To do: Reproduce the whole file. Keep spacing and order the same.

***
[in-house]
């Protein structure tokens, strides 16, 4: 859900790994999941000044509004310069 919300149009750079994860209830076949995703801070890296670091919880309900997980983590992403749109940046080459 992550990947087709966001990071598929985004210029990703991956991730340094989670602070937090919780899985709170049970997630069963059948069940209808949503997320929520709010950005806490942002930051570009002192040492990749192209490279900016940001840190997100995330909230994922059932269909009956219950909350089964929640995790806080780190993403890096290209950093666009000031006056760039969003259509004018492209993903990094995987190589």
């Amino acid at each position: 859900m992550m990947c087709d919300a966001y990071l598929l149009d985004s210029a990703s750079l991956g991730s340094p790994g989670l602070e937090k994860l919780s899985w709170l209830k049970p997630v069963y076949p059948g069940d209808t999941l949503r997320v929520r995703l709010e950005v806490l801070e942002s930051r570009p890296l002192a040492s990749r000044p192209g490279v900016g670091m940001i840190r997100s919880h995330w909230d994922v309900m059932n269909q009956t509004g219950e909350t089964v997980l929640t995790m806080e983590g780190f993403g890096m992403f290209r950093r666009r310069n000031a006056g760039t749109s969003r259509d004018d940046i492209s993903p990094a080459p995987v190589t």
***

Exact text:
[in-house]
């Protein structure tokens, strides 16, 4: 859900790994999941000044509004310069 919300149009750079994860209830076949995703801070890296670091919880309900997980983590992403749109940046080459 992550990947087709966001990071598929985004210029990703991956991730340094989670602070937090919780899985709170049970997630069963059948069940209808949503997320929520709010950005806490942002930051570009002192040492990749192209490279900016940001840190997100995330909230994922059932269909009956219950909350089964929640995790806080780190993403890096290209950093666009000031006056760039969003259509004018492209993903990094995987190589």
């Amino acid at each position: 859900m992550m990947c087709d919300a966001y990071l598929l149009d985004s210029a990703s750079l991956g991730s340094p790994g989670l602070e937090k994860l919780s899985w709170l209830k049970p997630v069963y076949p059948g069940d209808t999941l949503r997320v929520r995703l709010e950005v806490l801070e942002s930051r570009p890296l002192a040492s990749r000044p192209g490279v900016g670091m940001i840190r997100s919880h995330w909230d994922v309900m059932n269909q009956t509004g219950e909350t089964v997980l929640t995790m806080e983590g780190f993403g890096m992403f290209r950093r666009r310069n000031a006056g760039t749109s969003r259509d004018d940046i492209s993903p990094a080459p995987v190589t």